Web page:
At a time when the odds in the fight against apartheid seemed insurmountable, it was struggle stalwart Winnie Madikizela-Mandela who strengthened the resolve of many ordinary South Africans.
Through her courageous defiance, she galvanised communities burdened under the weight of oppression, in particular the young people, to remain resolute in the struggle for freedom.
Speaking at a rally in Soweto at the height of repression in the mid-1980s and while serving a banning order by the apartheid state, Winnie Madikizela-Mandela inspired hope to the thousands of disenfranchised black South Africans in attendance.
She declared: “We are going to dismantle apartheid. We are not prepared for any so called reforms to apartheid… apartheid is a criminal act against mankind. We are no longer prepared to tolerate that criminal act by a minority.”
It was this bold resistance to the apartheid regime and on the ground activism to free the country from racial oppression that kept the flame of freedom burning when many of our liberation leaders, including former president Nelson Mandela were imprisoned.
She understood and experienced the indignity and denigration that millions of black South Africans faced in their daily existence. She was affectionately referred to as the “Mother of the Nation” as she reached out and comforted those brutalised by the system. Our nation owes Mam’Winnie a great debt of gratitude for the role she played in our liberation and for the many sacrifices she made so that we can have the valuable freedoms we all enjoy today.
Mam’Winnie carved her own image as a leader in the fight against apartheid and emerged to take the struggle forward during our darkest hours. The prevailing conditions and the atrocities perpetuated at the time, without a doubt, severely traumatised her and all our people.
As her actions in the struggle intensified she drew intense scrutiny and torment from the apartheid security branch, which landed her in jail on numerous occasions. She was subjected to frequent early morning raids at her home in Soweto, often when her children were home for the school holidays.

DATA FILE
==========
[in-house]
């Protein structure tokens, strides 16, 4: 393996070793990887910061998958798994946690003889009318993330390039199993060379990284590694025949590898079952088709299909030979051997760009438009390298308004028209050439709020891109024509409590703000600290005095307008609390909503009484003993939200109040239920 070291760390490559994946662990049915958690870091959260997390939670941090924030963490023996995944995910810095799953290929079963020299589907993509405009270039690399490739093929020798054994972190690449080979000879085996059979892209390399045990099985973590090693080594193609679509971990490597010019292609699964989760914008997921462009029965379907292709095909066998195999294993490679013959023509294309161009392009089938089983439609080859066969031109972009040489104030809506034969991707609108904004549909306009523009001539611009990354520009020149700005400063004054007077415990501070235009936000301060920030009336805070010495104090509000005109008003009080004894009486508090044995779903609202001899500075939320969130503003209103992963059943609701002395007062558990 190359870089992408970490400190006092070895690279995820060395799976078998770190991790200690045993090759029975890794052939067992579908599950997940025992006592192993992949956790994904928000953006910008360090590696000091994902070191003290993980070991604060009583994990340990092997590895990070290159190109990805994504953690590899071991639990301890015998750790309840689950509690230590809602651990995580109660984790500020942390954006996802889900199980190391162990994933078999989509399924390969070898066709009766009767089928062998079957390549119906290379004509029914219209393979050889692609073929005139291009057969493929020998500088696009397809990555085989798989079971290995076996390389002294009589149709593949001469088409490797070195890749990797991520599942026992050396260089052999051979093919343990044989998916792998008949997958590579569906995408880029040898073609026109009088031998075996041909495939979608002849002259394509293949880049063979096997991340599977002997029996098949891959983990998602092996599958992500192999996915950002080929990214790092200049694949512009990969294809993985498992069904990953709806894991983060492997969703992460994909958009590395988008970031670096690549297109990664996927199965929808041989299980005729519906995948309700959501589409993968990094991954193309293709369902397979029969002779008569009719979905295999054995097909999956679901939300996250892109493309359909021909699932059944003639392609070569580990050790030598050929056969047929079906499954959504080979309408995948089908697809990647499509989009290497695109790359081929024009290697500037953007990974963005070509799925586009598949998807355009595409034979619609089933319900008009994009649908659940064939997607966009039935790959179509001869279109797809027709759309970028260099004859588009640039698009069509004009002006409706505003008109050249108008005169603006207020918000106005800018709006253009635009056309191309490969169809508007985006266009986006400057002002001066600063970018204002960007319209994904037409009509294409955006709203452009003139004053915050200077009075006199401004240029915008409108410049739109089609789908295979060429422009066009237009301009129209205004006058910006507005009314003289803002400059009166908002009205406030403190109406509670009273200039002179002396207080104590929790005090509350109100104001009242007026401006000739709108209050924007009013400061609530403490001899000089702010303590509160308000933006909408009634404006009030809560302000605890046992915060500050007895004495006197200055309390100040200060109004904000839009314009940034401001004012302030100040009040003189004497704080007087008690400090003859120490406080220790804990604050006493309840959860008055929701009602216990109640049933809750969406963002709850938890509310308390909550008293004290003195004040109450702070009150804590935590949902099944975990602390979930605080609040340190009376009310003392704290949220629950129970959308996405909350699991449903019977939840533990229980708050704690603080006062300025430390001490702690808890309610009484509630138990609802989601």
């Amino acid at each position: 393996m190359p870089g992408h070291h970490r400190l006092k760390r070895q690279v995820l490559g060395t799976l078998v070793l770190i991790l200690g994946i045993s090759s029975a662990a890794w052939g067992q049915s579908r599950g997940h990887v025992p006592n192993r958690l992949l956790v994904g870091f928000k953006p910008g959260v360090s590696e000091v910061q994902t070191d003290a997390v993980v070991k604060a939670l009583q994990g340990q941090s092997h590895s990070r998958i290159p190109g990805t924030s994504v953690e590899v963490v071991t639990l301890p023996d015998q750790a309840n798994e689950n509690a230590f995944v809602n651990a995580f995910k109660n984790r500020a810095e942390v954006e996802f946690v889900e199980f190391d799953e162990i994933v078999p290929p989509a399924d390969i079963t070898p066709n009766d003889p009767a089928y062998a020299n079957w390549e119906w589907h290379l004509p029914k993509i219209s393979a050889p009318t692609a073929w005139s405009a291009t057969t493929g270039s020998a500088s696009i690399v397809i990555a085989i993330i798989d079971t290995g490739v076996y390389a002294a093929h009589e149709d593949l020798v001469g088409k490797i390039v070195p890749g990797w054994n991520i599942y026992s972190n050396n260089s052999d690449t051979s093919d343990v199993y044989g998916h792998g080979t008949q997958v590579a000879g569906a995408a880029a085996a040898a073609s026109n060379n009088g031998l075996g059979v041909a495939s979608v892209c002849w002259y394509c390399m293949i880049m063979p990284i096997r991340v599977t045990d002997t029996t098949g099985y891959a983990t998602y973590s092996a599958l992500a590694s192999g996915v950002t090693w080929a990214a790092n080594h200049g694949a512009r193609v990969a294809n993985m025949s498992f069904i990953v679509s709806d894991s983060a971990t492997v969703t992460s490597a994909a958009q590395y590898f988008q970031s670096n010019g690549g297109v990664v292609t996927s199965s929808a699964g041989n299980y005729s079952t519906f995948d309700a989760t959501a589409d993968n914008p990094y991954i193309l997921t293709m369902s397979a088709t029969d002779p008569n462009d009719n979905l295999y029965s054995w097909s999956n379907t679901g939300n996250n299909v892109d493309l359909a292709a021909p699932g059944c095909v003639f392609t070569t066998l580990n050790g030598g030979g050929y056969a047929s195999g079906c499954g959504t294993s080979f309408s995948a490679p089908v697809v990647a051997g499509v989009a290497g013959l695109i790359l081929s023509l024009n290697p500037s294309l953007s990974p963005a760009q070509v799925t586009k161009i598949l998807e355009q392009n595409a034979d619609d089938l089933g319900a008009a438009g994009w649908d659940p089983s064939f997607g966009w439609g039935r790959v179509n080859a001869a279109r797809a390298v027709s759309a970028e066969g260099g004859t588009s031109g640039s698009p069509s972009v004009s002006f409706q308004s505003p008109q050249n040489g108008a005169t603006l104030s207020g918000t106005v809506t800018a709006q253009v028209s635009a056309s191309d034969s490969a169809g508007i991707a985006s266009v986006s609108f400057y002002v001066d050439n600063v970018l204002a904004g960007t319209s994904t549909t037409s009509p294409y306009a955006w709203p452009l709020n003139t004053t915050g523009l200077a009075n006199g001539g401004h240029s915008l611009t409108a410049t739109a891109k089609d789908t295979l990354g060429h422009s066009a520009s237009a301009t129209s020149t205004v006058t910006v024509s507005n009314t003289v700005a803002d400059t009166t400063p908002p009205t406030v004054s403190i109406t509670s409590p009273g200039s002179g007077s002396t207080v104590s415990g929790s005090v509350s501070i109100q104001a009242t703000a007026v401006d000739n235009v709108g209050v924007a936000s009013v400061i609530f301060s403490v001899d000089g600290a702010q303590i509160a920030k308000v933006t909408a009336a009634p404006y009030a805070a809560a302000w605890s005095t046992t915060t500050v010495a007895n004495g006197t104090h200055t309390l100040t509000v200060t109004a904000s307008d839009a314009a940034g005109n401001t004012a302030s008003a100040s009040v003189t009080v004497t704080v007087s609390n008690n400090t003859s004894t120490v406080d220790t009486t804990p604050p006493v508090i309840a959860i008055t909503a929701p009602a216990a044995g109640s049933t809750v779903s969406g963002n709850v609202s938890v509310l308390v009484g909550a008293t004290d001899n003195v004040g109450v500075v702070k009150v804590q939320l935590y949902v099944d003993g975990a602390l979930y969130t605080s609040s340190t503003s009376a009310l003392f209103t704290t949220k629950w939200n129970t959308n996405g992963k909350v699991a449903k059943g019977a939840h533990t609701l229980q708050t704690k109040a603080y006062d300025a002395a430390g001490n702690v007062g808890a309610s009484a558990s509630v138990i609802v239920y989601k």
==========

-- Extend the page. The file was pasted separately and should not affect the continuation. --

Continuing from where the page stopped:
In 1969, Winnie Madikizela-Mandela became one of the first detainees under Section 6, of the notorious, Terrorism Act of 1967. She was imprisoned for 18 months in solitary confinement at the Pretoria Central Prison, before being charged under the Suppression of Communism Act of 1950.
Her valiant role in fighting the apartheid security apparatus came at an immense personal sacrifice and cost to her and her family. Even though she was married and had a family, she never really knew what it was like to have a nuclear family of her own, having been separated from her “dear Nelson”, just months after their marriage. Even though she had her own children, she chose the nation when it mattered the most. When we call out Mother of Nation let us not forget the great burden, sacrifice and commitment this required of her in the fight to liberate us.
Despite the constant detention, banning and even banishment to the Afrikaner stronghold town of Brandfort she refused to bow to pressure of the regime. She never relented in her fight and demonstrated her steely resolve when she declared: “There is no longer anything I can fear. There is nothing the government has not done to me. There isn’t any pain I haven’t known.”
We shared Mam’Winnie with the world as her resilience and courage inspired many not only in South Africa and the continent but across the world. She became an inspiration to millions who were fighting for the freedom and dignity of their people.
She particularly inspired more women to move to the front lines of struggles for justice and freedom across the world; and will forever be lauded and acknowledged across the globe for her contribution to the struggles of the oppressed.
It was therefore fitting that African Union should honour her with the lifetime achievement award, in 2017. This was an outcome to which the Pan African Women’s Organisation is immensely proud to have made a contribution. Here at home, she was bestowed the Order of Luthuli in Silver, in 2016, for her role in the struggle against apartheid.
The sacrifices made by Mam’ Winnie and countless others birthed a non-racial and non-sexist society built on the values of human rights, dignity and democracy. In honour of her memory it is now our shared responsibility to continue to shape a national identity that is built on mutual respect, tolerance and acceptance.
Let us reach out to those in need as she would have done and take them along on our journey as we build a new legacy based on the principles of equality, democracy and human rights that Mam’Winnie fought so hard for. DM
Pinky Kekana is the Deputy-Minister of Communications and the Secretary General of the Pan African Women’s Organisation (PAWO)
Photo: Mourners gather at Orlando Stadium for Winnie Madikizela-Mandela’s memorial service on Wednesday, 11 April 2018. Photo by Leila Dougan
"Don't gobblefunk around with words." ~ Roald Dahl